Adv. No. B89-0125. Bankruptcy No. B89-00251.
March 16, 1990.
Arthur I. Harris, Asst. U.S. Atty., Cleveland, Ohio, for plaintiff.
Waldemar J. Wojcik, Cleveland, Ohio, for defendant.
MEMORANDUM OF OPINION AND DECISION
Before the Court is the complaint of the United States of America objecting to the discharge of Timothy M. Trogdon under Sections 727(a)(3) and 727(a)(5) of the United States Bankruptcy Code. Defendant-Debtor filed his answer thereto. Additional counts disputing dischargeability and objecting to discharge were previously withdrawn.
The parties stipulated as follows:
2. The Debtor was provided a total of $22,079.50 by the Defense Logistics Agency for his job-related move from his previous duty station in Kansas to his new duty station in Ohio. This amount was paid in addition to his normal salary.
3. Debtor's accountings for the move filed with the Agency claimed a total of $16,470.30 in actual expenses associated with the move.
4. The Agency only disallowed $1,710.00 of the total amount claimed by the Debtor. Thus, $14,760.30 was reported as actual allowable expenses which the Government should reimburse.
5. An accurate summary of the transactions involved is attached as Exhibit 1. The parties stipulate to the admissibility of this exhibit.
6. The overpayment was not the result of any fraud or misrepresentation on the part of the Debtor.
7. Written demand for repayment was made prior to the filing for bankruptcy.
8. The Debtor has remained employed by the Defense Logistics Agency during this bankruptcy and is so employed now. He is a GS-9, Step 2, earning $24,641 per year.
9. Deposition Exhibit 5 is a true copy of Debtor's petition in bankruptcy, statement of financial affairs, and schedule of assets and liabilities. The parties stipulate to the admissibility of this exhibit.
10. Deposition Exhibits 3 and 4 are true copies of all of the checking account statements and cancelled checks produced by the Debtor in response to the deposition subpoena served on the Debtor by the United States. The parties stipulate to the admissibility of this exhibit.
11. Debtor is unable to produce any check registers responsive to the deposition subpoena.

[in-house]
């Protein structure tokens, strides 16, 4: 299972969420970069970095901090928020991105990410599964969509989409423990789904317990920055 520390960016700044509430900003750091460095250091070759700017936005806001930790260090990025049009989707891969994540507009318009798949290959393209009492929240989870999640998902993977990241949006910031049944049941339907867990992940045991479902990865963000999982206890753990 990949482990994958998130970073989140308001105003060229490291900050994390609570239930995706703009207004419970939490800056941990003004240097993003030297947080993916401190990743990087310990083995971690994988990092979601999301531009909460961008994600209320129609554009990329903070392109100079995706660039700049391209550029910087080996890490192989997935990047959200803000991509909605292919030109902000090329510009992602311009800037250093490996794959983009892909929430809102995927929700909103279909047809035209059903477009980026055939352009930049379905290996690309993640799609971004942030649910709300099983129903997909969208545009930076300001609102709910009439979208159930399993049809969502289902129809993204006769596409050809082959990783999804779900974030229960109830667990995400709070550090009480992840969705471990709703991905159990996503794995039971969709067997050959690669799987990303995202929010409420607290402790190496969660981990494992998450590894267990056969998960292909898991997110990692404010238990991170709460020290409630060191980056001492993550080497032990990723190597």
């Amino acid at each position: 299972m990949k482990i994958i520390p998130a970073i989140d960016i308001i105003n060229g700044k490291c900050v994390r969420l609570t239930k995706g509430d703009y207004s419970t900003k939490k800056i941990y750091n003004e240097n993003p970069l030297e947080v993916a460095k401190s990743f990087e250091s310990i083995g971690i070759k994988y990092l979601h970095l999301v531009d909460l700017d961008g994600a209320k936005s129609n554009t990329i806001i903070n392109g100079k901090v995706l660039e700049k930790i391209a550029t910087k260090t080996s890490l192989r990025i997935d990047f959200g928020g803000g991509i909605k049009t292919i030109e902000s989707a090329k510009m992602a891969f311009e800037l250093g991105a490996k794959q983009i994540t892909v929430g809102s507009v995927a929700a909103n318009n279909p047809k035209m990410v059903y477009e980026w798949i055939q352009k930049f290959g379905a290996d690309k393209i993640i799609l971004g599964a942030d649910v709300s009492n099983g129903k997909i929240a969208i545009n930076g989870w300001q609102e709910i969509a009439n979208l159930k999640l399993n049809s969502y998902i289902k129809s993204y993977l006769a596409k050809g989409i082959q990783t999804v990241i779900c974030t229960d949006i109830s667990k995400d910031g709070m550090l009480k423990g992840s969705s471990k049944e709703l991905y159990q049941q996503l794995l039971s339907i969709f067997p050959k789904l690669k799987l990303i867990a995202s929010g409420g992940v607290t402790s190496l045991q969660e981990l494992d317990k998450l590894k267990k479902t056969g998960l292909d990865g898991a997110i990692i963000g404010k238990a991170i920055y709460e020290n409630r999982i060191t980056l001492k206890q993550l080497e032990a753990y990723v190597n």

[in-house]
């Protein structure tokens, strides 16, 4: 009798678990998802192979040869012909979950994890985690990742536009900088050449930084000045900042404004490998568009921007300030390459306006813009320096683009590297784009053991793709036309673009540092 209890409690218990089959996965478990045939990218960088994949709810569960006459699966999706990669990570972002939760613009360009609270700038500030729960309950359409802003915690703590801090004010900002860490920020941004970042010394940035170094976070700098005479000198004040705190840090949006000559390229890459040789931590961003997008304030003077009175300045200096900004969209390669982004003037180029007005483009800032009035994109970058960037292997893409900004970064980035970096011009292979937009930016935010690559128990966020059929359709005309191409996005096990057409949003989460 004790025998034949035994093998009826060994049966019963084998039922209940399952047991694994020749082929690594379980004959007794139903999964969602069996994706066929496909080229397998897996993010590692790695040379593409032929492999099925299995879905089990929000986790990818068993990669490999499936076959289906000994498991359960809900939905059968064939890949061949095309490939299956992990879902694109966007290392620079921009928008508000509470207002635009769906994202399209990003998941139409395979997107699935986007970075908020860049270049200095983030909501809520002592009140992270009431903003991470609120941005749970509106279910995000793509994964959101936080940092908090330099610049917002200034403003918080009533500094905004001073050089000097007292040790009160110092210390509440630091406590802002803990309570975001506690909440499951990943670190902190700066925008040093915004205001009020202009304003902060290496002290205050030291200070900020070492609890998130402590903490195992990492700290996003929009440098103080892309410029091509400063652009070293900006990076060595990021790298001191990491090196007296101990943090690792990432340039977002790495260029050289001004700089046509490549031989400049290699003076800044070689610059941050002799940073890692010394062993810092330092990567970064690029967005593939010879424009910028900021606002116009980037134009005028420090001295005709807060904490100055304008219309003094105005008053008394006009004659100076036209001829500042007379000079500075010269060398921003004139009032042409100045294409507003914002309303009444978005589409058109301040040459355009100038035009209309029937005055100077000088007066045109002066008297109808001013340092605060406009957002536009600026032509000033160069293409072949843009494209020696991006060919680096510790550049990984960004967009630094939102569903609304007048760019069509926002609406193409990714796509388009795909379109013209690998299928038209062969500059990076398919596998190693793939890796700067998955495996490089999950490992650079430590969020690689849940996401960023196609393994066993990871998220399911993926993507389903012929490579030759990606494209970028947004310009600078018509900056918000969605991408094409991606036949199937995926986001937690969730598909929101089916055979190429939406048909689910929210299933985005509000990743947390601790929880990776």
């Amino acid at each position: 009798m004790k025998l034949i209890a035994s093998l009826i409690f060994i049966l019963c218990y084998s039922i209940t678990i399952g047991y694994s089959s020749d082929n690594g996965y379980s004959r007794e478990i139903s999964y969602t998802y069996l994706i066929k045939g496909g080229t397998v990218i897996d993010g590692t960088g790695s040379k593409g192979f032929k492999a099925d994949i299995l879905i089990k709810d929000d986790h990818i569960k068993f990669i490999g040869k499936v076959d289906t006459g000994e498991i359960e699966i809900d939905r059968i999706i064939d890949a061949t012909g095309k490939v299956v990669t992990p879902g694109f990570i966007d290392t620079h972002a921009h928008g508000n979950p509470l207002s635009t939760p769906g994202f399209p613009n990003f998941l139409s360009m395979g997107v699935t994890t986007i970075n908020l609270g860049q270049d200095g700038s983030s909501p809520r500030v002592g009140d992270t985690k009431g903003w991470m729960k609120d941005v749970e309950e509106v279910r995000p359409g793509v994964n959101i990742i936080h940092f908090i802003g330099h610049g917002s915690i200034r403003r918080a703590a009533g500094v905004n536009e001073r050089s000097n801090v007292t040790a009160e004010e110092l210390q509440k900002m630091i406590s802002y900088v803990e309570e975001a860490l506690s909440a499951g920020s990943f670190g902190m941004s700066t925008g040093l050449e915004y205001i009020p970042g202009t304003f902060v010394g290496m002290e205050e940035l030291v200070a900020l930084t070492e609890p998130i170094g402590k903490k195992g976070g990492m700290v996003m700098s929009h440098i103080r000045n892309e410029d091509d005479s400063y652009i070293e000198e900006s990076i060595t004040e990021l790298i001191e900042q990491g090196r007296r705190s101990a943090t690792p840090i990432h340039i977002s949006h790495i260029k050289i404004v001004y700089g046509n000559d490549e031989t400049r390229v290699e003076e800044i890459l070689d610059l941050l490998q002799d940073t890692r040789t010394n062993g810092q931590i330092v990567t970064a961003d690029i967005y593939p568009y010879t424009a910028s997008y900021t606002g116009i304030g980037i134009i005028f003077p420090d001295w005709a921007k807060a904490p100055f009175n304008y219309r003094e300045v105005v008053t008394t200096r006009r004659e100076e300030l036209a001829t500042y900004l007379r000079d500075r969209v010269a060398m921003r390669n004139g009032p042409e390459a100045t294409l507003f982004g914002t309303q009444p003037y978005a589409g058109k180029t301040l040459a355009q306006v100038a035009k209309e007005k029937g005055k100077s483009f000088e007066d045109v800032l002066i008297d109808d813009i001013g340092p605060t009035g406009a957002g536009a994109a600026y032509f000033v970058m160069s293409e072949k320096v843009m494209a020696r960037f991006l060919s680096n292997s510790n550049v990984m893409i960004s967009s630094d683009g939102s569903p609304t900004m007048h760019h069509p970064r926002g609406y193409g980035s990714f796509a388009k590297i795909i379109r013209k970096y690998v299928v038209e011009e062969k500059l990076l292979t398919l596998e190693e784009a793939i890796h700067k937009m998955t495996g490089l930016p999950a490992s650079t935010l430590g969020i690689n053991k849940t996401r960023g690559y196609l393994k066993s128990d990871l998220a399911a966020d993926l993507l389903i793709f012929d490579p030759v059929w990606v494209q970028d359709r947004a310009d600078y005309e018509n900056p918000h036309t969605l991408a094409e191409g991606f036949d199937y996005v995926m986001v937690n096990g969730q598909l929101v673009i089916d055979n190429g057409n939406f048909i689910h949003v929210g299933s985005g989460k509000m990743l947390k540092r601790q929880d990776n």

12. At the time the Debtor filed his Chapter 7 petition, he was current on all debts for which creditors held security."
The Court adopts the parties' stipulations and, upon consideration of the evidence presented at the trial of this cause, finds as follows:
Debtor, a quality assurance specialist, employed by the Defense Department, made a job related move from Kansas to Ohio in May of 1988. The Defense Logistics Agency has a program which compensates for such moves. Payment is in the form of travel advances and reimbursement upon submission of vouchers by the employee. (TRANS. 14, 16, 55). Debtor submitted vouchers for a total of $16,470.30 in actual moving expenses. (STIP. 3). The Agency disallowed $1,710.00 of this amount and thus authorized total payments to Debtor totaling $14,760.30. (STIP. 4). Debtor, however, received total payments of $22,079.50 and thus received overpayment of $7,319.20. (STIP. 2, 5, 6). The major part of the overpayment was received on September 27, 1988 in checks amounting to $5,880.04. (TRANS. 19, 30). The remainder of the overpayment is attributable to mistaken reimbursement for the disallowed expenses. (EXH. 1). Debtor was unaware of overpayment until contacted by the Agency regarding repayment on December 20, 1988. (TRANS. 22, 56, 57, EXH. A, B).
The primary basis for the Government's complaint is the Debtor's inability to produce records or to satisfactorily explain disposition of the overpayment prior to filing his petition under Chapter 7 of the Bankruptcy Code on January 20, 1989. The Bankruptcy case was filed to discharge the overpayment obligation. (TRANS. 24). Debtor's petition and schedules reflect three secured creditors consisting of a home mortgage and two car loans. The government debt for overpayment is the only scheduled unsecured debt. (TRANS. 23-24, EXH. 5).
Defendant is thirty-one years old, married with two children and holds a Bachelor of Arts degree. (TRANS. 13-14). His annual take home pay at the time in issue was approximately $17,400.00. (TRANS. 63, 99). Managing the family finances and its sole bank account was his responsibility. (TRANS. 35, 50). By his own admission he did a less than adequate job of maintaining his records. (TRANS. 35). He failed to regularly maintain a check register. Moreover, he did not retain check registers. They were discarded each time a new box of checks was required. (TRANS. 36, 37). Testimony that his wife mistakenly disposed of the check register for the relevant period prior to his filing bankruptcy was not credible in light of previous testimony that it was not his practice to retain the registers. (TRANS. 35-36, 81-82). Further, he did not retain checks once they were cleared on his bank statement. (TRANS. 66). There is no evidence that this absence of records resulted from Debtor's interstate move.